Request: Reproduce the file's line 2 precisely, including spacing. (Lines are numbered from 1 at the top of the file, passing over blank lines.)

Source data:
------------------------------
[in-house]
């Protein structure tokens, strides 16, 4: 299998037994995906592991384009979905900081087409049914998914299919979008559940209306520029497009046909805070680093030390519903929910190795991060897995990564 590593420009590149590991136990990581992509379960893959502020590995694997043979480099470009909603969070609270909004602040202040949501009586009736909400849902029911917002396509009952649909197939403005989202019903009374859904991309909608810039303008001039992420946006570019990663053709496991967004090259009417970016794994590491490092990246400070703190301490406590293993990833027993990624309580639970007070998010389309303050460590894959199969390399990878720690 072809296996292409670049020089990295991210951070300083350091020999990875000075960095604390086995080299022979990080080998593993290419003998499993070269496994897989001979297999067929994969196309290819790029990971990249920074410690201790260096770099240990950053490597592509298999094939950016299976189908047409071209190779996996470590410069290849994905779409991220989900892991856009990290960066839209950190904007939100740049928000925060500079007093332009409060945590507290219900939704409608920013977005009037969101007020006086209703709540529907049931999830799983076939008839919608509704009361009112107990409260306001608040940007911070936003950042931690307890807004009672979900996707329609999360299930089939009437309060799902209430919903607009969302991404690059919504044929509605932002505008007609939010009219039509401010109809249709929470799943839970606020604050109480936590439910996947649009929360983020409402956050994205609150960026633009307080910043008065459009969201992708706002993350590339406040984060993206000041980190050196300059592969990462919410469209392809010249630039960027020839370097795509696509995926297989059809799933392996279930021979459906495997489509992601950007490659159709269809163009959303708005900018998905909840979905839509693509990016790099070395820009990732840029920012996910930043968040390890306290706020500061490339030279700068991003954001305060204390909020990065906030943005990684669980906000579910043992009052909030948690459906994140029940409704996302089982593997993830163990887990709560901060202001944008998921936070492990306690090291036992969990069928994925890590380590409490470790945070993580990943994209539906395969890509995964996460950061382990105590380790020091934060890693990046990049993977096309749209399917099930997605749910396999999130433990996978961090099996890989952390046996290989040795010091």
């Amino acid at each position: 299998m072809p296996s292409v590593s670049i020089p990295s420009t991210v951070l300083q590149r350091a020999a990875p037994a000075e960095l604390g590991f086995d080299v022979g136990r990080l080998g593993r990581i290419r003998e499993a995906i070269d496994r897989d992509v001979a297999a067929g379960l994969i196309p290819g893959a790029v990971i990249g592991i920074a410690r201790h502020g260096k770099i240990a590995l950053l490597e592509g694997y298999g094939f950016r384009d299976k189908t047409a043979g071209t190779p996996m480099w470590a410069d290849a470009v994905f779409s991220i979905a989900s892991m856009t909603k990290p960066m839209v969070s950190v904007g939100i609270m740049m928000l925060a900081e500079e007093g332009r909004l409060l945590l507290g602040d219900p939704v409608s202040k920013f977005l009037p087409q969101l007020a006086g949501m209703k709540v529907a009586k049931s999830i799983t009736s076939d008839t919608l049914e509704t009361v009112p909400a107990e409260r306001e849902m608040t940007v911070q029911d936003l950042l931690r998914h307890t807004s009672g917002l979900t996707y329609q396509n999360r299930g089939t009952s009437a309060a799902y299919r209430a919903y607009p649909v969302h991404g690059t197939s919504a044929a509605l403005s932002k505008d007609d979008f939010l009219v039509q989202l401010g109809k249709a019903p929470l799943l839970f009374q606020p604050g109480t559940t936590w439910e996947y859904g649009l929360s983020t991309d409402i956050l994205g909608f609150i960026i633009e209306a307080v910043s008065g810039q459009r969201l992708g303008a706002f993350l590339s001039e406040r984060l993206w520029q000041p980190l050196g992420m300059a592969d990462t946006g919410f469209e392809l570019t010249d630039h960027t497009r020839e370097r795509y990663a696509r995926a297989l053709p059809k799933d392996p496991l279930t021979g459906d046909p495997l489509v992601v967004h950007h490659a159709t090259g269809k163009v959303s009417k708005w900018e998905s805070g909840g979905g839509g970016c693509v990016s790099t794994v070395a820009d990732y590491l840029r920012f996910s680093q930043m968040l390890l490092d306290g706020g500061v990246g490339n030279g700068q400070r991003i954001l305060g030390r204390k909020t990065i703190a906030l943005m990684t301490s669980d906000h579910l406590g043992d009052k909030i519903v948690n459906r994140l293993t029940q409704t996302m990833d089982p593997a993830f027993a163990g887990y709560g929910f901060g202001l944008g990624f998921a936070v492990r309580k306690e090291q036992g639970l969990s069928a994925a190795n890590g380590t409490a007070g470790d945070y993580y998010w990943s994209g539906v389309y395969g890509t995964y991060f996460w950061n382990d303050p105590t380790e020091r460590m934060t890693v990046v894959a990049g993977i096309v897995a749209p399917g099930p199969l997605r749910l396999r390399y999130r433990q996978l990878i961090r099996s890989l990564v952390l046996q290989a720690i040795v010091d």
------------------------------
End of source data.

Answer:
């Protein structure tokens, strides 16, 4: 299998037994995906592991384009979905900081087409049914998914299919979008559940209306520029497009046909805070680093030390519903929910190795991060897995990564 590593420009590149590991136990990581992509379960893959502020590995694997043979480099470009909603969070609270909004602040202040949501009586009736909400849902029911917002396509009952649909197939403005989202019903009374859904991309909608810039303008001039992420946006570019990663053709496991967004090259009417970016794994590491490092990246400070703190301490406590293993990833027993990624309580639970007070998010389309303050460590894959199969390399990878720690 072809296996292409670049020089990295991210951070300083350091020999990875000075960095604390086995080299022979990080080998593993290419003998499993070269496994897989001979297999067929994969196309290819790029990971990249920074410690201790260096770099240990950053490597592509298999094939950016299976189908047409071209190779996996470590410069290849994905779409991220989900892991856009990290960066839209950190904007939100740049928000925060500079007093332009409060945590507290219900939704409608920013977005009037969101007020006086209703709540529907049931999830799983076939008839919608509704009361009112107990409260306001608040940007911070936003950042931690307890807004009672979900996707329609999360299930089939009437309060799902209430919903607009969302991404690059919504044929509605932002505008007609939010009219039509401010109809249709929470799943839970606020604050109480936590439910996947649009929360983020409402956050994205609150960026633009307080910043008065459009969201992708706002993350590339406040984060993206000041980190050196300059592969990462919410469209392809010249630039960027020839370097795509696509995926297989059809799933392996279930021979459906495997489509992601950007490659159709269809163009959303708005900018998905909840979905839509693509990016790099070395820009990732840029920012996910930043968040390890306290706020500061490339030279700068991003954001305060204390909020990065906030943005990684669980906000579910043992009052909030948690459906994140029940409704996302089982593997993830163990887990709560901060202001944008998921936070492990306690090291036992969990069928994925890590380590409490470790945070993580990943994209539906395969890509995964996460950061382990105590380790020091934060890693990046990049993977096309749209399917099930997605749910396999999130433990996978961090099996890989952390046996290989040795010091």